Reading Before Bed Could Help Your Sleep, Your Mental Health, And Even Your Bank Balance
Sleep, it’s the reason we get out of bed in the morning. The promise of an early night, fluffed pillow, and high thread-count sheets are enough to leave us salivating, but as anyone will be quick to tell you, it’s a lot harder to make a reality.
In our hyper-connected, perpetually busy lives, sleep has become something of a hot commodity. It’s rare. These days, we’re lucky to get through the work week averaging five or six hours a night, which makes the recommendation of nine hours a night almost perverse. Who are these people averaging that amount of pillow time a night? And more importantly, how are they doing it?
The truth is, we probably all can do a lot better with our snooze time. If we really paid more due diligence to getting in the hours, we would find the time.
But sadly, sleep doesn’t rank too highly on the list of priorities. Not when there are Instagram feeds to check, YouTube channels to watch, and a Netflix homepage to scroll through, hovering the mouse above each tile juuuustttt long enough to get a whiff of a theme tune or cinematic score before we continue on our quest to watch absolutely nothing.
It might be time to change that. According to a recent survey from mattress and sleep product review site Sleep Junkie, reading before bed holds a number of benefits that transcend that of merely enhancing our vocabulary.
In their survey of 1,000 people, the study authors reviewed sleep habits and bedtime routines, and it was found that those who read in bed at night not only had greater relaxation, but also found that it reduces stress, induces sleep, centres the mind, improves sleep quality, and even helped them out in the workplace.
Participants who read in bed at night range from those who read once a week to every night: 11 per cent of respondents read one or two nights a week, 12 per cent read three or four, 7 per cent read five or six, and 8 per cent read every single night.
Of those who read a few pages a couple of nights a week, the average time spent reading came out to be 43 minutes.
Given that nearly three quarters of bedtime readers believe they’d have a harder time falling asleep if they weren’t reading before bed, here’s why you should be incorporating reading in your nighttime routine.
If you’re looking to earn a higher income and save money, you might want to take up reading before bed. As the study indicates, bedtime readers reported an annual income of just under $40,000 annually. Non-readers fell shorter, reporting yearly earnings of just over $36,000.
The study’s authors suggest this might be because reading before bed helps to improve stress and long-term memory, a mindset that could help you perform better at work and in other areas which could just help provide some leverage when you’re asking for that raise.
Interestingly, the survey suggests that bedtime readers are 12 per cent more likely to eat a healthy diet, 14 per cent more likely to engage in “healthy recreation,” and 8 per cent more likely to keep regular doctor/dentist appointments.
Another key consideration is emotional intelligence, something reading is known to improve. Research published in the journal Science, indicates that the development of empathy is easier if you read literary fiction before bed as you’re more likely to understand others’ emotions and mental processes, thereby improving the quality of your own relationships.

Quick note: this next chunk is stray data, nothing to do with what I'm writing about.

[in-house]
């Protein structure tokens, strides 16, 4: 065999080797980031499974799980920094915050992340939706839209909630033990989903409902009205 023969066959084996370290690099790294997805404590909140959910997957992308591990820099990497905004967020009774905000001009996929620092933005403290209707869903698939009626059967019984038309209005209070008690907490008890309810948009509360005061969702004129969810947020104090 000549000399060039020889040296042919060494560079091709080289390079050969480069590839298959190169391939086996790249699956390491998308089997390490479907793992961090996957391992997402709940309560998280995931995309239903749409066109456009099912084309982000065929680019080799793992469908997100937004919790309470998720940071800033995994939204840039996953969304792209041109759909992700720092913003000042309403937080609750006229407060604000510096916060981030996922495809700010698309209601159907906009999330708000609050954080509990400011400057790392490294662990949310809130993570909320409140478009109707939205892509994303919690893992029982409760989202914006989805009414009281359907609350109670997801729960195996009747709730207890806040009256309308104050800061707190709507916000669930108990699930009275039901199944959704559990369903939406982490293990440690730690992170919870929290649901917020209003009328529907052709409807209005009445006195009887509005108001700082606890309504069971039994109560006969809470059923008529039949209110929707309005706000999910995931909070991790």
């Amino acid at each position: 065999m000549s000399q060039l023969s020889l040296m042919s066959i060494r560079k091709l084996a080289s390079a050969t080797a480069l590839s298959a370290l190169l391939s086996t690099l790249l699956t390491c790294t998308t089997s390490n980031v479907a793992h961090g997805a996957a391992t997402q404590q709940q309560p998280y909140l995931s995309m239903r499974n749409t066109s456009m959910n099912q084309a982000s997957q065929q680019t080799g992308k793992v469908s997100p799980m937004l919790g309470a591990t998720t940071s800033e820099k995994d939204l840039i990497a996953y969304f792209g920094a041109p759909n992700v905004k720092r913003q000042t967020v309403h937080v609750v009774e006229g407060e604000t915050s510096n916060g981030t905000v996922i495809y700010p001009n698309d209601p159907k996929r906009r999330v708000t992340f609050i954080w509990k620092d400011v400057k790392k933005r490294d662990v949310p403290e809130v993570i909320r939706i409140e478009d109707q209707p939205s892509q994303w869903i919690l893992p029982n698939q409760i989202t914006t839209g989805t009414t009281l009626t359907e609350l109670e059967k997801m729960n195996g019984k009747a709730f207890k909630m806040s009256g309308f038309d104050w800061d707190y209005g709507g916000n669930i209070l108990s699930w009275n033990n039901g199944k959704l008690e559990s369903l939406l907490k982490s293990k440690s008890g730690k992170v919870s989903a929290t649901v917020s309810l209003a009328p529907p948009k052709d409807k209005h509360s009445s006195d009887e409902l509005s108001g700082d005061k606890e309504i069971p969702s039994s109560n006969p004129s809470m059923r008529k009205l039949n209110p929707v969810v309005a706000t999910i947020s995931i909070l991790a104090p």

When asked if they believe they “get the most out of themselves,” responses from the survey indicated that it was the bookworm that strongly agreed, with 79 per cent of nighttime responding positively, compared to just 59 per cent of non-readers.
Furthermore, 70 per cent of bedtime readers responded positively to questions asking if they lived life to the fullest, compared to 58 per cent of non-readers.
Perhaps in an effort to emphasise just how important reading is for mental health, practitioners in Britain have begun prescribing book reading to patients who suffer from mild to moderate depression and anxiety, and many of these patients report an alleviation of their symptoms as a result.
How you read matters
It should be noted however, that in our technology-obsessed day and age, how we read has changed. For some, nothing replaces a tangible novel that you can lie there reading, highlighting at your own leisure (god help you if it’s a library loan though), and which you can attest upon completion as being a real “page-turner”.
But it’s 2019, and we also know that this isn’t the preference for a number of people. For some, the phone or tablet is now the only way to read everything, ranging from news stories and articles, through to novels and cookbooks.
While reading in bed does have a number of benefits, for those who read in bed via a phone or tablet, 32 per cent said they struggled to fall asleep.
Given that electronic devices emit a specific type of light that stimulates the brain, it makes sense then that this would delay the body’s circadian rhythm and thus disrupt sleeping patterns.
For those who read on e-book devices, only 25 per cent reported having trouble falling asleep. This is likely because these devices utilise a special technology, often termed “electronic paper”, that’s designed to mimic the appearance of ink on paper.
So, there you have it. Reading not only makes you a smarter, more empathetic human, but it can also help you sleep better (if you’re doing it the right way) and lead to better mental health and work performance.
Rather than endlessly scrolling through the Instagram feed and tapping away on numerous stories of people you hardly know gallivanting in Europe, it might just be time to raid that personal library of yours.